And if you think the body looks unique, wait till you put on your David Kimble X-ray glasses and feast your peepers on the Murano's drivetrain. Sandwiched between Nissan's increasingly ubiquitous 3.5-liter VQ V-6 and our test car's full-time all-wheel-drive system is a high-capacity, belt-driven Xtronic continuously variable transmission (see sidebar).

Why should the enthusiast care?
First and foremost because the infinite gear ratios of the transmission behave like two more cylinders when the hammer's down. In the unlikely event you haven't peeked already, check out the test results and the bar graph: 60 mph flashes by in 7.5 seconds, the quarter in 15.9 at 88 mph. Most sport-utes with scoot like that run V-8s. Brake-torque the Murano (its torque converter can handle this abuse as easily as a conventional tranny's can), then sidestep the brake, and off you go. At about 44 mph you reach the top of the 2.37:1 "first gear," after which the pulleys start changing diameter to maintain an engine speed of about 6250 rpm all the way to a 116-mph governed top speed.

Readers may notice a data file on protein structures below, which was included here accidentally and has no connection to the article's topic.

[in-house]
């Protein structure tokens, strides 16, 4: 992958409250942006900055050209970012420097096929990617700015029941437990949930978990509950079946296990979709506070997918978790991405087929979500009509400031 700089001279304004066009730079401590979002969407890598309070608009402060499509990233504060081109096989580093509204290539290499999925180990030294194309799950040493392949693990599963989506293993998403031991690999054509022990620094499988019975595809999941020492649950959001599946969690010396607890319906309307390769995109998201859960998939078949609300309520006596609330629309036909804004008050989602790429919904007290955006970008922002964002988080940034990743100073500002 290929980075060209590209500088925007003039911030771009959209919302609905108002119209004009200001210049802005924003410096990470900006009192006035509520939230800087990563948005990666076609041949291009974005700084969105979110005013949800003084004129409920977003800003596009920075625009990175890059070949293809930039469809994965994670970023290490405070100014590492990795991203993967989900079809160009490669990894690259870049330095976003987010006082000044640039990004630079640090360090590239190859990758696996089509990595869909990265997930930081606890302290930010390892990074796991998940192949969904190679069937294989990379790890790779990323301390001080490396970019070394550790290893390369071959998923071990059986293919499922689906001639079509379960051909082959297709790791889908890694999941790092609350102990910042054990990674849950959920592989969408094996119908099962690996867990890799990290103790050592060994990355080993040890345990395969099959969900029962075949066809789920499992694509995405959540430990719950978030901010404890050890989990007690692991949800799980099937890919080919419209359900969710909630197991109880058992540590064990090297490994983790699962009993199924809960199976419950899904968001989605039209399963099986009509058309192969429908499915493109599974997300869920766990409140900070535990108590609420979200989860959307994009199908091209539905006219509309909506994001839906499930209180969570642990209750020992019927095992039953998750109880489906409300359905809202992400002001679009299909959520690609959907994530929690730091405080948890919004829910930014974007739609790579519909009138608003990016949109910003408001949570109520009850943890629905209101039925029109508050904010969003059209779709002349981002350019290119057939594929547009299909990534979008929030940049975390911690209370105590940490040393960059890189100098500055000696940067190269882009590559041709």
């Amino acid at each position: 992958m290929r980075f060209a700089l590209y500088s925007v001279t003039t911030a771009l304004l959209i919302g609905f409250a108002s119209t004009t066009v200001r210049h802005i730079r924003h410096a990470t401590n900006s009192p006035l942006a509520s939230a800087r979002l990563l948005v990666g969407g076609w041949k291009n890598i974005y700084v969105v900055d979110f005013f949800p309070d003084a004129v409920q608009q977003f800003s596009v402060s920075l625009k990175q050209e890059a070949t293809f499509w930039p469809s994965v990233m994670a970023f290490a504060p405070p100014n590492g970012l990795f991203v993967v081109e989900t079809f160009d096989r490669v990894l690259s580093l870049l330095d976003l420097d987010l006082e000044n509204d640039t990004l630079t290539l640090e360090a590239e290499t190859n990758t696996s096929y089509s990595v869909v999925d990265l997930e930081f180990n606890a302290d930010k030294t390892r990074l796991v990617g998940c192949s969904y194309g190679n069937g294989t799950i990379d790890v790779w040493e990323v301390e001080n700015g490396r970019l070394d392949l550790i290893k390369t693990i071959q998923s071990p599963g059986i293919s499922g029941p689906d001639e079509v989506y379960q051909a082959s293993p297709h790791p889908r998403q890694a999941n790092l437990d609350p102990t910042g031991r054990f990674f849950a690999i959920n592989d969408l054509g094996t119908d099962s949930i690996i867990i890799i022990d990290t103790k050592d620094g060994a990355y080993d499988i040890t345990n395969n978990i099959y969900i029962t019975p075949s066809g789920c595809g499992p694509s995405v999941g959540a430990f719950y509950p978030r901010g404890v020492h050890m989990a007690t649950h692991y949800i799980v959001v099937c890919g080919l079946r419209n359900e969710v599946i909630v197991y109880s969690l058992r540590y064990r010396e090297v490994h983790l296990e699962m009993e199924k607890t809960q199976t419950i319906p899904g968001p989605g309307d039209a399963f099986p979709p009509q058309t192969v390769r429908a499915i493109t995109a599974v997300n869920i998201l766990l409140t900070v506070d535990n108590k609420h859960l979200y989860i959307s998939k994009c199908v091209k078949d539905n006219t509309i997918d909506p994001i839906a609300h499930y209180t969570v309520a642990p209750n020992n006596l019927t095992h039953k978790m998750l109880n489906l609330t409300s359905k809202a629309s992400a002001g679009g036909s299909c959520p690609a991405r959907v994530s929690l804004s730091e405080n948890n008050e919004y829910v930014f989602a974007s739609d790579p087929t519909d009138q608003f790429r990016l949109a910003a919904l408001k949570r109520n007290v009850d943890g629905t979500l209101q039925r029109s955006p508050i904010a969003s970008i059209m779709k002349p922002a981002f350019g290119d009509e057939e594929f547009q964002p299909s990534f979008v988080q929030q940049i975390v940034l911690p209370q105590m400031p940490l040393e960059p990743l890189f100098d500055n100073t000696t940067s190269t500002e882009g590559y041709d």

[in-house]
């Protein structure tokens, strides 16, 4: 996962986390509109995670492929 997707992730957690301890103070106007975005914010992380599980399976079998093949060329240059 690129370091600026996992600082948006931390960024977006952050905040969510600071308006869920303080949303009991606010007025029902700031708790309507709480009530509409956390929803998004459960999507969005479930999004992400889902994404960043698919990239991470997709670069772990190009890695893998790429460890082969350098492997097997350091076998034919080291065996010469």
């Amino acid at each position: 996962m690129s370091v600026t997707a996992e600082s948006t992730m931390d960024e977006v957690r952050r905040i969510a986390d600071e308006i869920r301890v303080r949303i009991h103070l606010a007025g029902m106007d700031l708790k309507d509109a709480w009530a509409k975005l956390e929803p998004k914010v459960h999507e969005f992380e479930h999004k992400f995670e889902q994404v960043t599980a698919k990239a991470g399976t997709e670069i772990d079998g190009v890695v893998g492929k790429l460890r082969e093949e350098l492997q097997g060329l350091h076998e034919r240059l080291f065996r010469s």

There are other performance benefits, too, such as no hunting for gears when climbing long grades and ideally tailored engine braking for the downhill runs. Drop the hammer to overtake someone from a cruising speed, and you instantly get a step change to the ideal gear ratio for peak passing performance. Note that the Murano's 50-to-70-mph passing time of 5.1 seconds is 0.3 second quicker than that of our recent Lincoln Aviator (V-8 mated to a five-speed auto), which has a similar power-to-weight ratio.

Under all conditions short of wide-open throttle, the CVT increases the ratio to keep the engine operating at peak efficiency so that the Murano's V-6 turns 3 to 11 percent fewer engine revolutions per mile on the EPA fuel-economy test cycles than it would with a conventional four- or five-speed automatic. This results in an EPA rating of 20 mpg city and 24 or 25 mpg highway for AWD or front-drive — not bad for a two-ton truck. We averaged 18 mpg overall, 19 during the 900 miles before our test-track session. Our long-term Jeep Grand Cherokee and Mercury Mountaineer V-8s managed 16 and 17 mpg over 40,000 miles.